As I got out of the Uber from the Istanbul airport, I was greeted in the city by a stray cat—the first of many feline interactions during my two weeks traveling through Turkey. 


This is no surprise considering that “Istanbul is the capital of cats”, as stated by Istanbul mayor Ekrem Imamgolu. Currently, the estimated number of cats in Istanbul ranges from 125,000-750,000 with up to 4 million strays throughout Turkey. 


In the heart of Turkey, the feline inhabitants that grace its streets are more than just stray cats; they are living symbols of a unique communal pet culture and an enduring bond between humans and their beloved communal pets. These animals have become intertwined with the nation’s history, religion, and politics. 


The history of cats in Turkey is connected to Islam and their practical role during the Ottoman Empire. In Islamic culture, cats hold a special status as ritually clean animals, with Hadith stories highlighting Prophet Mohammed’s affection for these creatures


In the context of the Ottoman Empire, cats played a crucial role in controlling rat populations, thereby curbing the spread of diseases and minimizing food loss. Moreover, they played a vital part in safeguarding books, as their presence deterred rats from consuming the pages of valuable texts.


This historical background shapes the ongoing relationship between cats and Turkish communities. During my visit, I witnessed a prevailing culture of communal care for stray cats. People routinely left food and water outside their homes and expressed affection for these feline companions.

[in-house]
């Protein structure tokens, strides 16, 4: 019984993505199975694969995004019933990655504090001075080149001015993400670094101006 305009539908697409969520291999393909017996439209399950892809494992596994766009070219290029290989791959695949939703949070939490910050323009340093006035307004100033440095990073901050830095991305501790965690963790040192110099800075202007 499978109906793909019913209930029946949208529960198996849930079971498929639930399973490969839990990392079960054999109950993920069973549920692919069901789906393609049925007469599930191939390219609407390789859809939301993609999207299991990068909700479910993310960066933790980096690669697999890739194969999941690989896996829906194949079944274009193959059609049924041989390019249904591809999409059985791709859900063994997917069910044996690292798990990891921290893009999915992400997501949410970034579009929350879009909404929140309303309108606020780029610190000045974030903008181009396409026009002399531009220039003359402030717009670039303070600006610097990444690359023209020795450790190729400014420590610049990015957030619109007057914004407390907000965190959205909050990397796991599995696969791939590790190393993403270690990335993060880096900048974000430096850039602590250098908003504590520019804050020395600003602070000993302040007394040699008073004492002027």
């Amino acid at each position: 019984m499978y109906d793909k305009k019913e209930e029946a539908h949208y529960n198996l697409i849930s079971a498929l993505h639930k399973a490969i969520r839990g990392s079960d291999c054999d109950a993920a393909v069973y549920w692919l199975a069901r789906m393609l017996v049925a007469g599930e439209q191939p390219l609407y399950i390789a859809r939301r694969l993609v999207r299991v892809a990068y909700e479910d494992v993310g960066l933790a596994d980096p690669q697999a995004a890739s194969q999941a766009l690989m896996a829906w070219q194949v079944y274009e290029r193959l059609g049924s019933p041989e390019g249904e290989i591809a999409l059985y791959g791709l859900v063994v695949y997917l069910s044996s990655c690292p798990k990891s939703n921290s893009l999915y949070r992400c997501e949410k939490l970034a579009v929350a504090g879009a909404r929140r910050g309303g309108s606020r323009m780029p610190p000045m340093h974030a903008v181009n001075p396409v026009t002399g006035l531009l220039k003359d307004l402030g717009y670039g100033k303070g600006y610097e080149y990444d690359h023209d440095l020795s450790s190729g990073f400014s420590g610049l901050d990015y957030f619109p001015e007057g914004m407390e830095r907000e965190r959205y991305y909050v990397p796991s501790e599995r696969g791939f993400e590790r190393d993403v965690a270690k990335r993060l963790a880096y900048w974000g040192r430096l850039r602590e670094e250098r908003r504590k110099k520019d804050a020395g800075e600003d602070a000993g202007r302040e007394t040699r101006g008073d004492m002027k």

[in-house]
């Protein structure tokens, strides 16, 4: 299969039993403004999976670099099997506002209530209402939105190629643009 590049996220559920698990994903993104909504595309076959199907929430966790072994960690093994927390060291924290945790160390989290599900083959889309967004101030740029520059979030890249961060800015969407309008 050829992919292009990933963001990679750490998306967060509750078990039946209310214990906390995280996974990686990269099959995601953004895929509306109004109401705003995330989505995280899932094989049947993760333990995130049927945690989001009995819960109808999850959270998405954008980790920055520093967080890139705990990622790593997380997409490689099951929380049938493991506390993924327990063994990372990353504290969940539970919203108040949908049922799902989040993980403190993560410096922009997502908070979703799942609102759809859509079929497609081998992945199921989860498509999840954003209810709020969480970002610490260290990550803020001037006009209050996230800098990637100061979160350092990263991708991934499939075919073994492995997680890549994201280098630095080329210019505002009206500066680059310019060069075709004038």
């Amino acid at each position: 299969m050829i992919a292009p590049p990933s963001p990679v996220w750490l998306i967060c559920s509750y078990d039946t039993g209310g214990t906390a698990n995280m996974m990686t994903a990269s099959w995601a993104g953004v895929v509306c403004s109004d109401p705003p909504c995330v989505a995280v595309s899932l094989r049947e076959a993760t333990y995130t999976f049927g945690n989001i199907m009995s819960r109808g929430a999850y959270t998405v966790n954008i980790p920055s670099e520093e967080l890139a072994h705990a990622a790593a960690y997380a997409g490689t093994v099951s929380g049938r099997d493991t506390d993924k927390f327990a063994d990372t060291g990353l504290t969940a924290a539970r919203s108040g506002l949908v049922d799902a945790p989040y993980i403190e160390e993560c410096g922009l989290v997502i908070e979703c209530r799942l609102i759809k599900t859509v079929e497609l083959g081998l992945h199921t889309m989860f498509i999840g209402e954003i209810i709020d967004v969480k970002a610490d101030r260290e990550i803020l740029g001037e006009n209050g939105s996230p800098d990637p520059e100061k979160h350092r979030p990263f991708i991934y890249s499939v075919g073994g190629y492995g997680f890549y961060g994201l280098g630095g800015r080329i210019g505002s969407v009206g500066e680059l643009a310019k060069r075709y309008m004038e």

Even during the COVID-19 lockdown, the Turkish interior ministry issued directives for local councils to ensure that stray animals were well-fed, emphasizing the importance of their well-being. Justice Minister Abdulhamit Gul took to Twitter, urging us to “not abandon our animal friends during these challenging times.”


Notably, unlike in many other countries, feeding stray cats in restaurants or public places was generally not stigmatized. This frequent human interaction resulted in the cats often being very friendly, displaying a fondness for human affection.


Turkish cats have not only found their place within the country’s streets, but have also found themselves intertwined with Turkish politics. The growing prominence of animal welfare as a political issue is exemplified by the words of Ahmet Kemal Senpolat, a lawyer who is president of the Animal Rights Federation, “the issue became so popular, now politicians cannot afford to alienate animal lovers anymore.” 


Turkey’s “no kill, no capture” policy, encapsulated by the saying, “If you kill a cat, you need to build a mosque to be forgiven by God,” underscores the profound respect for feline life. In 2021, Turkey enacted a law that redefines animals as living beings, reflecting a significant shift in attitudes. The law penalizes the mistreatment, torture, or neglect of animals with jail time, marking a critical step in recognizing animal welfare as a political issue.


These efforts have also been displayed on a local level. In early 2023, the city of Diyarbakır took a remarkable initiative by constructing 200 wooden houses and placing them in buildings, workplaces, gardens, and parks to offer shelter and improved living conditions for stray animals, particularly during the colder seasons. The city also plans to initiate a woodworking workshop, encouraging local involvement in supporting this noble cause. These developments demonstrate not only a cultural appreciation for Turkish cats but also the increasing influence of animal welfare within the realm of Turkish politics.


As we’ve unveiled this remarkable tale of Turkish cats, we’ve discovered that they are more than just animals; they represent a cultural tapestry that blends the past and present. From the historical reverence rooted in Islam and the Ottoman Empire to the contemporary culture of communal care and political recognition, these cats embody the values of compassion, empathy, and unity. The endearing presence of Turkish cats serves as a testament to the enduring power of human-animal bonds and the remarkable way in which a nation has embraced them as cherished communal pets, leaving an indelible pawprint on the heart of Turkey and its people.

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